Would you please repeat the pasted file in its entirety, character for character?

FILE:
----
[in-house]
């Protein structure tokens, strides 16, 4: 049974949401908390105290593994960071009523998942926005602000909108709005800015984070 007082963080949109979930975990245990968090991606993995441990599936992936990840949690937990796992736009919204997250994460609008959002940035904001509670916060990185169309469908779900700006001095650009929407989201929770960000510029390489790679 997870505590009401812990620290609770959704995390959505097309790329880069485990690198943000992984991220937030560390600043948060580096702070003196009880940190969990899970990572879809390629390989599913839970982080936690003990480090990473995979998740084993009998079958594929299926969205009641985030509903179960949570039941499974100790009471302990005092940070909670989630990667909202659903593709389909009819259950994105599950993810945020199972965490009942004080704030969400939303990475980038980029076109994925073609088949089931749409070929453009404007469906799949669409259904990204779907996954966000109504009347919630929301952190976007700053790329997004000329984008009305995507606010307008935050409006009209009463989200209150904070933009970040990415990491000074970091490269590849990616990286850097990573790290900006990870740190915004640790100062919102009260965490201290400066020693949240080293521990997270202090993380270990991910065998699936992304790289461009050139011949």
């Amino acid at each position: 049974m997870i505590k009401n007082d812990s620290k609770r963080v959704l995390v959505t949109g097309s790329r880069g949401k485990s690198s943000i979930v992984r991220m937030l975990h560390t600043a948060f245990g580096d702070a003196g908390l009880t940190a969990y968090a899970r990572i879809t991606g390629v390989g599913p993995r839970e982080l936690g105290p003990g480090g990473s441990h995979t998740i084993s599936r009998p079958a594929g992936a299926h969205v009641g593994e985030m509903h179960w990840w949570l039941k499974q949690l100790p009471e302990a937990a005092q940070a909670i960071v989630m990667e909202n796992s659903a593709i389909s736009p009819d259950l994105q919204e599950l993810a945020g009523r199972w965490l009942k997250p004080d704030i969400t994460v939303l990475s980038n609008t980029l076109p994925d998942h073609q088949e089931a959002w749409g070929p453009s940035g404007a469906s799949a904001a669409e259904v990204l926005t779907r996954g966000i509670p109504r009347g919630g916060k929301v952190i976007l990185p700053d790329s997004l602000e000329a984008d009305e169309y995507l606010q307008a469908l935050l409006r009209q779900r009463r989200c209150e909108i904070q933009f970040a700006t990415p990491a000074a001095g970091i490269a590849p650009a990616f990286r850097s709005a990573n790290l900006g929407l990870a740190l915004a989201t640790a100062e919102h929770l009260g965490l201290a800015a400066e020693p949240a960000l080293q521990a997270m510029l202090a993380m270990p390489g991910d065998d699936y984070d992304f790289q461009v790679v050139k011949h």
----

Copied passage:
[in-house]
């Protein structure tokens, strides 16, 4: 049974949401908390105290593994960071009523998942926005602000909108709005800015984070 007082963080949109979930975990245990968090991606993995441990599936992936990840949690937990796992736009919204997250994460609008959002940035904001509670916060990185169309469908779900700006001095650009929407989201929770960000510029390489790679 997870505590009401812990620290609770959704995390959505097309790329880069485990690198943000992984991220937030560390600043948060580096702070003196009880940190969990899970990572879809390629390989599913839970982080936690003990480090990473995979998740084993009998079958594929299926969205009641985030509903179960949570039941499974100790009471302990005092940070909670989630990667909202659903593709389909009819259950994105599950993810945020199972965490009942004080704030969400939303990475980038980029076109994925073609088949089931749409070929453009404007469906799949669409259904990204779907996954966000109504009347919630929301952190976007700053790329997004000329984008009305995507606010307008935050409006009209009463989200209150904070933009970040990415990491000074970091490269590849990616990286850097990573790290900006990870740190915004640790100062919102009260965490201290400066020693949240080293521990997270202090993380270990991910065998699936992304790289461009050139011949």
């Amino acid at each position: 049974m997870i505590k009401n007082d812990s620290k609770r963080v959704l995390v959505t949109g097309s790329r880069g949401k485990s690198s943000i979930v992984r991220m937030l975990h560390t600043a948060f245990g580096d702070a003196g908390l009880t940190a969990y968090a899970r990572i879809t991606g390629v390989g599913p993995r839970e982080l936690g105290p003990g480090g990473s441990h995979t998740i084993s599936r009998p079958a594929g992936a299926h969205v009641g593994e985030m509903h179960w990840w949570l039941k499974q949690l100790p009471e302990a937990a005092q940070a909670i960071v989630m990667e909202n796992s659903a593709i389909s736009p009819d259950l994105q919204e599950l993810a945020g009523r199972w965490l009942k997250p004080d704030i969400t994460v939303l990475s980038n609008t980029l076109p994925d998942h073609q088949e089931a959002w749409g070929p453009s940035g404007a469906s799949a904001a669409e259904v990204l926005t779907r996954g966000i509670p109504r009347g919630g916060k929301v952190i976007l990185p700053d790329s997004l602000e000329a984008d009305e169309y995507l606010q307008a469908l935050l409006r009209q779900r009463r989200c209150e909108i904070q933009f970040a700006t990415p990491a000074a001095g970091i490269a590849p650009a990616f990286r850097s709005a990573n790290l900006g929407l990870a740190l915004a989201t640790a100062e919102h929770l009260g965490l201290a800015a400066e020693p949240a960000l080293q521990a997270m510029l202090a993380m270990p390489g991910d065998d699936y984070d992304f790289q461009v790679v050139k011949h």